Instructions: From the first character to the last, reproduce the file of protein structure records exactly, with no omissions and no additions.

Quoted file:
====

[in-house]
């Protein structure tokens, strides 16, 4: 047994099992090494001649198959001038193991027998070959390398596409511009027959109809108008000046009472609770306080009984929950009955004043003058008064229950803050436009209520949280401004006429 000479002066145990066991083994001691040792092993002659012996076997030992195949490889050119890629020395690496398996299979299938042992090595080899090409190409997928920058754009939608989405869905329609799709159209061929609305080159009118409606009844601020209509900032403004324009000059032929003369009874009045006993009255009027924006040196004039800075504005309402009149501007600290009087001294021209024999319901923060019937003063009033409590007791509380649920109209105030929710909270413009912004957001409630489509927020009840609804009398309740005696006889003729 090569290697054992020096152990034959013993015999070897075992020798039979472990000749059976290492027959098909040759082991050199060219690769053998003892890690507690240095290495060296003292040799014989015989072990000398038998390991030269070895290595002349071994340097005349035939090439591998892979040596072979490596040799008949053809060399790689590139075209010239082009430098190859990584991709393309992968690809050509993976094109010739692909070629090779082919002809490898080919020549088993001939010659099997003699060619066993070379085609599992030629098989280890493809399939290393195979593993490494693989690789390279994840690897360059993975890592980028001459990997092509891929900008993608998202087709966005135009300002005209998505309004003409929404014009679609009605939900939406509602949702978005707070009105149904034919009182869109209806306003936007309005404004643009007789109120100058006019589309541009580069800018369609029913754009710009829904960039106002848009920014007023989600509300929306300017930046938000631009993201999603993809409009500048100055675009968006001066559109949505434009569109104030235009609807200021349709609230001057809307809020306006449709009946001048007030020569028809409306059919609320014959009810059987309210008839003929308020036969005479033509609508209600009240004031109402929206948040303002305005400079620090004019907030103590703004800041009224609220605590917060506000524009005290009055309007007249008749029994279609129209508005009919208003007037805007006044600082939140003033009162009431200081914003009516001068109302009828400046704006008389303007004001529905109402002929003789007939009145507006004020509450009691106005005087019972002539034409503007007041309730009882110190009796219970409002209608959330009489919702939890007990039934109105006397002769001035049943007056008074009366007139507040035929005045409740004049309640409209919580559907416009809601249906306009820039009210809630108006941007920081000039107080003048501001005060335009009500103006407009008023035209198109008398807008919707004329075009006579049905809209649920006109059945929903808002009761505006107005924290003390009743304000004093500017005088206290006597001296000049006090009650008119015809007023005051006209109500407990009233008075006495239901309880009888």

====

[in-house]
């Protein structure tokens, strides 16, 4: 047994099992090494001649198959001038193991027998070959390398596409511009027959109809108008000046009472609770306080009984929950009955004043003058008064229950803050436009209520949280401004006429 000479002066145990066991083994001691040792092993002659012996076997030992195949490889050119890629020395690496398996299979299938042992090595080899090409190409997928920058754009939608989405869905329609799709159209061929609305080159009118409606009844601020209509900032403004324009000059032929003369009874009045006993009255009027924006040196004039800075504005309402009149501007600290009087001294021209024999319901923060019937003063009033409590007791509380649920109209105030929710909270413009912004957001409630489509927020009840609804009398309740005696006889003729 090569290697054992020096152990034959013993015999070897075992020798039979472990000749059976290492027959098909040759082991050199060219690769053998003892890690507690240095290495060296003292040799014989015989072990000398038998390991030269070895290595002349071994340097005349035939090439591998892979040596072979490596040799008949053809060399790689590139075209010239082009430098190859990584991709393309992968690809050509993976094109010739692909070629090779082919002809490898080919020549088993001939010659099997003699060619066993070379085609599992030629098989280890493809399939290393195979593993490494693989690789390279994840690897360059993975890592980028001459990997092509891929900008993608998202087709966005135009300002005209998505309004003409929404014009679609009605939900939406509602949702978005707070009105149904034919009182869109209806306003936007309005404004643009007789109120100058006019589309541009580069800018369609029913754009710009829904960039106002848009920014007023989600509300929306300017930046938000631009993201999603993809409009500048100055675009968006001066559109949505434009569109104030235009609807200021349709609230001057809307809020306006449709009946001048007030020569028809409306059919609320014959009810059987309210008839003929308020036969005479033509609508209600009240004031109402929206948040303002305005400079620090004019907030103590703004800041009224609220605590917060506000524009005290009055309007007249008749029994279609129209508005009919208003007037805007006044600082939140003033009162009431200081914003009516001068109302009828400046704006008389303007004001529905109402002929003789007939009145507006004020509450009691106005005087019972002539034409503007007041309730009882110190009796219970409002209608959330009489919702939890007990039934109105006397002769001035049943007056008074009366007139507040035929005045409740004049309640409209919580559907416009809601249906306009820039009210809630108006941007920081000039107080003048501001005060335009009500103006407009008023035209198109008398807008919707004329075009006579049905809209649920006109059945929903808002009761505006107005924290003390009743304000004093500017005088206290006597001296000049006090009650008119015809007023005051006209109500407990009233008075006495239901309880009888």